In early June a pastor friend of mine asked me to participate in a walk from his church in downtown Chattanooga, Tennessee, to a park in the center of town. He told me that “God had put it on his heart” to pray for peace in our community, our nation and the world. Why not walk around our community, where we live, praying as we walk, he asked? And so, he decided to call this a “Walk for Peace.” Along the way, we made several stops in order to pray. When we arrived at the park, we read scripture, offered prayers for Chattanooga, our country and the world. In between the scripture readings and the prayers, we all joined together in song. After we finished, each church community represented was asked to participate in a similar walk in their community.
The parish I serve is located in Lookout Mountain, Tennessee, a small community near Chattanooga. Within a short walk from our church you pass the local elementary school, a Presbyterian Church, the city hall, fire and police department, a veterinarian’s office, dentist, community newspaper, post office and restaurant. With these places in mind, we designed our walk to stop at each of these locations and pray for each, using prayers from our Book of Common Prayer and other authorized sources. After these prayers were read, we invited prayers from the participants. We ended our walk at the town commons where we celebrated the Eucharist together.
As we were preparing for and organizing our walk, I began to think about the nature and meaning of peace. The Hebrew word we translate as peace is shalom. In defining shalom, my Bible dictionary said the word is a “pervasive concept in the Bible that most commonly relates to a relationship of love and loyalty with God and one another.” This definition informed me as we walked and stopped at each location. At each stop we petitioned God for guidance, wisdom, strength, patience, and grace. Our prayers drew on and strengthened our relationship with God, while simultaneously connecting us to the institution or business where we stopped. As we prayed, we were reminded of the people—fellow human beings and children of God—who worked at and were involved in each place.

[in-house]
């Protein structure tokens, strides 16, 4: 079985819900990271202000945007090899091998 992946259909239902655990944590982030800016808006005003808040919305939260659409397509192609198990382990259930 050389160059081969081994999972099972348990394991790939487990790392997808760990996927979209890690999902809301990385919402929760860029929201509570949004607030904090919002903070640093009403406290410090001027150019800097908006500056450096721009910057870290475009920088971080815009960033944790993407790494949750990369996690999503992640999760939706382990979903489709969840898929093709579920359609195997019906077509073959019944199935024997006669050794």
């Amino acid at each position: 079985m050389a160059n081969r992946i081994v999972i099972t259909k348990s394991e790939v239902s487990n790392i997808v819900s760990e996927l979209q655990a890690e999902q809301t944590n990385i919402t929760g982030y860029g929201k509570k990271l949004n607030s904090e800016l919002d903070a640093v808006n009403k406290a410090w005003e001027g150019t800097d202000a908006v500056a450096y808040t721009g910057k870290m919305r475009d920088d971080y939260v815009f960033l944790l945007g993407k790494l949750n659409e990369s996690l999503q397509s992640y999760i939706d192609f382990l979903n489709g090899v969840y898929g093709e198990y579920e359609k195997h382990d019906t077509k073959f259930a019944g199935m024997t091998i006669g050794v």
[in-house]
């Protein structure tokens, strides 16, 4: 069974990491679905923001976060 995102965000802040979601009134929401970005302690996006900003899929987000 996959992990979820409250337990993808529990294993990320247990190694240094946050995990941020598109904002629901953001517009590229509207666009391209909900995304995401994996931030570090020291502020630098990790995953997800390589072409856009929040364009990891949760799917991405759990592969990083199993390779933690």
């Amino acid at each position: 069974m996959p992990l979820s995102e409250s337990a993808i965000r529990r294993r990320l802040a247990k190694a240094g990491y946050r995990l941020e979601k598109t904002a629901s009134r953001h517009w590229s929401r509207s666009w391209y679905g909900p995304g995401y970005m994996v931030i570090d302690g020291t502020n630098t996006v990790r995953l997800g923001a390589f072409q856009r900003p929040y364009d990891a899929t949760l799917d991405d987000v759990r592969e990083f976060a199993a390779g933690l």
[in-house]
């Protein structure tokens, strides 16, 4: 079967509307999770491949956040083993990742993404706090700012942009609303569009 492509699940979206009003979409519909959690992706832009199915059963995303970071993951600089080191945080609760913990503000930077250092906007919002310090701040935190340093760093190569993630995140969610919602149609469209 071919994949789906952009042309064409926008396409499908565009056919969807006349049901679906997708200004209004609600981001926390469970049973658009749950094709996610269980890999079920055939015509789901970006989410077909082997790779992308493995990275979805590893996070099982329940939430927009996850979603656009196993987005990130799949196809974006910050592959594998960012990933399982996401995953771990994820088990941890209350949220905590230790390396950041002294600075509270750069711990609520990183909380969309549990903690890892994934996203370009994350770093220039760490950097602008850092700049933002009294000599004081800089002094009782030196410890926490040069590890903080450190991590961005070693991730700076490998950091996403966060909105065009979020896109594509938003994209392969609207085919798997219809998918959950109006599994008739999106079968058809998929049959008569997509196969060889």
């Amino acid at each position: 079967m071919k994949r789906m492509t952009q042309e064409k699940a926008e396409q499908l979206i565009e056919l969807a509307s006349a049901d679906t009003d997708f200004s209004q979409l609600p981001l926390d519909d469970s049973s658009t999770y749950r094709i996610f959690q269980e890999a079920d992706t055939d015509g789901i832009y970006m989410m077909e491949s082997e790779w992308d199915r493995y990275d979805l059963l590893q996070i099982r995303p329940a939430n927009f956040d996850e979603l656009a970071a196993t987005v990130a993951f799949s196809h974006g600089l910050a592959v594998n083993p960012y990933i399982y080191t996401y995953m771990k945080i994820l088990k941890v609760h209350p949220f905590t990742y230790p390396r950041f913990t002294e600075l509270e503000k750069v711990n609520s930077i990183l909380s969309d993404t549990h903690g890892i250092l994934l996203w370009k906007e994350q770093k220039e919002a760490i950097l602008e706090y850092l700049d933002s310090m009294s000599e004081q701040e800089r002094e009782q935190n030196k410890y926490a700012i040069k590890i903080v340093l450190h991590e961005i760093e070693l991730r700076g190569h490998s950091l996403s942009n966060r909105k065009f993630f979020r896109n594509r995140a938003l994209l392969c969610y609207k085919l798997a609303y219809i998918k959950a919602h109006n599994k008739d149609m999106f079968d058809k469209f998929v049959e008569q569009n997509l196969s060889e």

It is difficult to describe the deep feeling of shalom I experienced both during and after the walk. I felt connected to, and in relationship with, my community as we paused and prayed at each stop. During the walk, I thought of all the schools I have attended; the churches where I have worshipped; the towns I have called home; the doctors who have brought healing and health to me; the journalists who have broadened my world with their reporting; the civil servants who dedicate themselves to making our community better; and all those who produce, labor, transport and prepare food to nourish our bodies. Though we prayed for our specific community, I realized that these prayers extended far beyond Lookout Mountain. Shalom with and in my community made me aware of my connection to and relationship with the world beyond the borders of my town.
In 2nd Corinthians, the apostle Paul reminds us that “if anyone is in Christ, there is a new creation… everything has become new…[and we have been given] the ministry of reconciliation…So we are ambassadors for Christ, since God is making his appeal through us” (2nd Corinthians 5:17,18,20). Walking through and praying for our community helped me to see more clearly and be connected to the “new creation” that is in our midst. As we finished our walk and worship, I could see in the eyes of my fellow “pilgrims” that this walk had touched their hearts as well. Pausing at these various landmarks, being still in prayer, remembering their purpose, place and influence in (and on) our community made an impact on them. They saw these places in a new way. Maybe we were all seeing with the eyes of Christ? Maybe this walk for peace opened the eyes of our hearts? Certainly, for each of us it was a vivid reminder of our call to be Christ’s ambassadors in our neighborhood and in the world. Already, people are asking when the next walk will take place.
Grace and peace,
Church of the Good Shepherd
Lookout Mountain, TN USA